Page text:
e. DA2 Proliferation Assay
DA2 is a murine IL3 dependent cell line with grows equally well in LIF. The cells are maintained in RPMI with 5% HIFCS, 2 mM glutamine, P/S and 10% H23pInd conditioned medium as a source of LIF. For this assay the same medium is employed as for the 32D assay. The cell density is 3.75×104 cells/ml in 200 ul final volume, or 7.5×103 cells/well in a U bottomed microtitre plate. As with the 32D assay, serial 5 fold dilutions are made of samples and standards. The thymidine uptake employs a 72 hour incubation with a 4 hour thymidine pule (0.5 uCi/well) at the end of the assay. Harvesting is the same as the previous assay.
The fusion molecules IL3-GCSF and GCSF-IL3 performed in a comparable fashion in this assay as they did for the 32D assay.
f. Modified T1165 Proliferation Assay
This assay was described in detail in copending United States patent application SN 07/526,474, incorporated by reference herein, to detect IL11 activity. Briefly, T1165 IL-6 dependent murine plasmacytoma cells R. P. Nordan et al, Science, 233:566 (1986); and obtained from Dr. Nordan, National Institutes of Health! are routinely grown in RPMI supplemented with 10% heat-inactiyated fetal calf serum, 2 mM glutamine, 100 u/ml penicillin, 100 μg/ml streptomycin (all Gibco, Grand Island, N.Y.), 5×10-5 M beta mercaptoethanol (Sigma Chemical Co., St. Louis, Mo.), and supplemented with 10-20 U/ml recombinant human IL-6 produced in CHO cells (Genetics Institute, Inc.). Two to four days following passage, the cells are removed from culture, washed to remove residual IL-6 and resuspended at a concentration of 7.5×104 to 1×105 cells/ml. Cells were selected from these T1165 cells which have proved to be most responsive to IL11. These responsive cells are called T10 cells for convenience.
Serial dilutions of the sample to be assayed (pALIL311-781-transfected E. coli conditioned medium) are made in duplicate in 100 μl of culture medium without IL-6 on 96-well microtiter plates. 100 μl of the T10 cell suspension is then added to each well and the plates are incubated at 37° C. for 2-3 days; 0.5 μCi of 3 H-thymidine DuPont, Wilmington, Del.! is added per well for the final six hours of the assay. Cells are harvested onto GFC type C filter paper (LKB), washed with water and ethanol and dried. The filters are then immersed in scintillation fluid and counted on an LKB flatbed scintillation counter. Proliferation is measured by 3 H-thymidine uptake.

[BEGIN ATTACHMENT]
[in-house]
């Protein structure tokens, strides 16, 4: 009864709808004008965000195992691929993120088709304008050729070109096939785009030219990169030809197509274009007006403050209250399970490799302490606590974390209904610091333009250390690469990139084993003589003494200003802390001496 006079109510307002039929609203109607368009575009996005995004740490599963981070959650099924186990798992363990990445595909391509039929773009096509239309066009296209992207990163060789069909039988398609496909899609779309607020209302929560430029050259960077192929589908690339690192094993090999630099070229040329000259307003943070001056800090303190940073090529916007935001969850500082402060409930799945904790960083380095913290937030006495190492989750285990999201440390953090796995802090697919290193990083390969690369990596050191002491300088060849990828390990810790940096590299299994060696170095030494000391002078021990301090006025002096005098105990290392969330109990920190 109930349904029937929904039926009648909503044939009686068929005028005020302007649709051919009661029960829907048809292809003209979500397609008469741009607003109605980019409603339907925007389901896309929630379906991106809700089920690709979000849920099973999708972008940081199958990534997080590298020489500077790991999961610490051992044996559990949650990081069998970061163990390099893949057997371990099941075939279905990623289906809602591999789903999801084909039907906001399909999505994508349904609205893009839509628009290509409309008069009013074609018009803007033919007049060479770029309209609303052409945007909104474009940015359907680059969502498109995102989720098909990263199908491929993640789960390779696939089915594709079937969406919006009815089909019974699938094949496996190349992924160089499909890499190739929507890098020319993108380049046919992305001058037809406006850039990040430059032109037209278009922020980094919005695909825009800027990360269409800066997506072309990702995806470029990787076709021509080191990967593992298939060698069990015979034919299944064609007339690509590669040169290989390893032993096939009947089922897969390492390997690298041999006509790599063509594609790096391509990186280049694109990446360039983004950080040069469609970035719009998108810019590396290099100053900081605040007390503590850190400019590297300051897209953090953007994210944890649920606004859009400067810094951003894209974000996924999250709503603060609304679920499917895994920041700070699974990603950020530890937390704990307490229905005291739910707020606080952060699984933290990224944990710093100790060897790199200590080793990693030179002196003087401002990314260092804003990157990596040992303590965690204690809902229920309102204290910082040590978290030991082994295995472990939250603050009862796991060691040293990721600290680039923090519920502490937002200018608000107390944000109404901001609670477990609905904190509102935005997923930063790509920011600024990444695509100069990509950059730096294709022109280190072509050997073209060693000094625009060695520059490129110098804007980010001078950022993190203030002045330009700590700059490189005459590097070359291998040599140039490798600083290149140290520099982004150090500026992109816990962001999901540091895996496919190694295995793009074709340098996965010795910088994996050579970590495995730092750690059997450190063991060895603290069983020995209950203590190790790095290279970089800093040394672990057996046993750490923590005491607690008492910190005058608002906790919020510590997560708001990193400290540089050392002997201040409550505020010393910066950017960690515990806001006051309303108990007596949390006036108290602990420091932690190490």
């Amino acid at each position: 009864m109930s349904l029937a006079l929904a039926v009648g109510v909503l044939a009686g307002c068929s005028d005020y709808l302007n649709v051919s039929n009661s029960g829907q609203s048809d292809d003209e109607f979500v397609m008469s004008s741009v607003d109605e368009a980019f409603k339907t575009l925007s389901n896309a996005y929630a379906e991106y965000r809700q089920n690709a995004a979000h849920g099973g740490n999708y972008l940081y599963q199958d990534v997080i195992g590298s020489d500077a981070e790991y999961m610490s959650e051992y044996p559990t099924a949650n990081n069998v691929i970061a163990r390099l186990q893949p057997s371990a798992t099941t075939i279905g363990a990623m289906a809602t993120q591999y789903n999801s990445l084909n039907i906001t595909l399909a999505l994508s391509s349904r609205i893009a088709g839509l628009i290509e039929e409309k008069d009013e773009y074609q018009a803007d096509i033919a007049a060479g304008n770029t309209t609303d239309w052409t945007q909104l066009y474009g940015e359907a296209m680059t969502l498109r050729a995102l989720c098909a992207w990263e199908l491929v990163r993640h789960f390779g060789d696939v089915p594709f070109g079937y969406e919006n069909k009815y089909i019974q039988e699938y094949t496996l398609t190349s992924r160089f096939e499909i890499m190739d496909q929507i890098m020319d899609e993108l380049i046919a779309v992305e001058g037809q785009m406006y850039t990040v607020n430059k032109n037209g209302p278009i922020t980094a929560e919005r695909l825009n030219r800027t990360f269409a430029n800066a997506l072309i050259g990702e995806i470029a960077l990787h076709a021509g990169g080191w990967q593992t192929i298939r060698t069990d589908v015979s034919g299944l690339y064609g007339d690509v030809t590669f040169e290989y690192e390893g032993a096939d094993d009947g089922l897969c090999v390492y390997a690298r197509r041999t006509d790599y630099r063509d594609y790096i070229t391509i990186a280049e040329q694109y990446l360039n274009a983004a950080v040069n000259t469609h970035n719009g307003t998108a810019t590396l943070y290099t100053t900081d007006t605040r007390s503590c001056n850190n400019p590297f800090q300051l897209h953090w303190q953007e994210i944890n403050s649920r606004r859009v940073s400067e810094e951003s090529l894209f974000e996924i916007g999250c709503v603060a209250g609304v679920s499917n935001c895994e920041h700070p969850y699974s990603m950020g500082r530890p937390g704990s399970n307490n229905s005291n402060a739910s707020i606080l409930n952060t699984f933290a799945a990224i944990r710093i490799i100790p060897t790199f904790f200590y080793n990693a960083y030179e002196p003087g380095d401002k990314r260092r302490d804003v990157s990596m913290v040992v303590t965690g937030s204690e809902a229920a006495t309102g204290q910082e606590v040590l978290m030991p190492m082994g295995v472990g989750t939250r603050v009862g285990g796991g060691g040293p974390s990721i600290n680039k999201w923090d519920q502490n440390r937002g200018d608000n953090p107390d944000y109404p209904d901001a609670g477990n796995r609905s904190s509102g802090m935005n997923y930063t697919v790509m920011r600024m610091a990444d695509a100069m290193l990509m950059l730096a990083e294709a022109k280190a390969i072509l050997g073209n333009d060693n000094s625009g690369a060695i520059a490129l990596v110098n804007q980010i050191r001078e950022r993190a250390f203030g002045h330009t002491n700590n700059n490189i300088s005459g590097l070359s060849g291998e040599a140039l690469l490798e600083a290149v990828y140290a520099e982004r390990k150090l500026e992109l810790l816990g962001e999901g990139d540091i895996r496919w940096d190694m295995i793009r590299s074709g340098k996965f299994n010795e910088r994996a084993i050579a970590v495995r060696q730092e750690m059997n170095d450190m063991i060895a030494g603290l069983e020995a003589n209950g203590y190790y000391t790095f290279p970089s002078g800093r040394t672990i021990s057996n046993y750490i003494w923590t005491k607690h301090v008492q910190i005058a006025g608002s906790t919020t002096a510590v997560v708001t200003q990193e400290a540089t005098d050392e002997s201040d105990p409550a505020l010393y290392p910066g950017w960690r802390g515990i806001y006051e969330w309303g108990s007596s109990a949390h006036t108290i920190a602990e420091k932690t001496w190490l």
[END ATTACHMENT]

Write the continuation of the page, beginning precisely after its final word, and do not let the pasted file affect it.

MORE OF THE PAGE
E. coli cell supernatants from transfection of the pALIL311-781 were assayed for activity. The IL3-IL11 fusion protein revealed IL-11 activity in this assay.
g. Murine Fibrin Clot Assay
The fusion molecule IL3-IL11 is tested for activity in the megakaryocyte colony formation assay performed substantially as described in S. Kuriya et al, Exp. Hematol., 15:896-901 (1987). A fibrin clot is formed containing 2.5×105 mouse bone marrow cells in a 96-well plate. The diluted sample is layered around the clot and incubated for 6 days. Thereafter, cells are fixed and megakaryocytes stained for acetylcholinesterase, a specific marker for murine megakaryocytes. A colony is defined as three or more megakaryocytes per unit area. Two types of megakaryocyte colonies are routinely observed: pure megakaryocyte colonies containing no additional cell types, and mixed megakaryocyte colonies containing additional non-megakaryocyte cell types.
The following control samples are included in every assay. A positive control is WEHI conditioned medium (murine IL-3), which produces between 7-25 (average 12) megakaryocyte colonies per clot, approximately 50% pure and 50% mixed megakaryocyte colonies. Another positive control is serum taken from lethally irradiated dogs at the nadir of the platelet count see Mazur et al, Exp. Hematol., 13:1164-1172 (1985)!, which produces between 6-22 (average 15) megakaryocyte colonies per clot, of which approximately 70% are pure and 30% are mixed megakaryocyte colonies. The negative control is Iscoves Medium, which produced 2-4 megakaryocyte colonies per clot.
In each assay the samples are tested in duplicate and in three dilutions. The assay results are expected to demonstrate that the IL3-IL11 fusion protein stimulates the production and maturation of megakaryocyte cells in this assay to a significant degree.
Numerous modifications and variations in practice of this invention are expected to occur to those skilled in the art.
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|U.S. Classification||530/351, 530/399|
|International Classification||A61K38/00, C12N1/21, A61P35/02, C07K14/52, C12N15/09, C07K19/00, C12R1/19, C12P21/02, C07K14/53, C12N15/24, C07K14/00, C07K14/535, C07K14/505, C07K14/54|
|Cooperative Classification||C07K2319/75, C07K14/535, C07K14/54, C07K14/505, C07K2319/00, C07K14/5403, A61K38/00|
|European Classification||C07K14/54, C07K14/54A, C07K14/505, C07K14/535|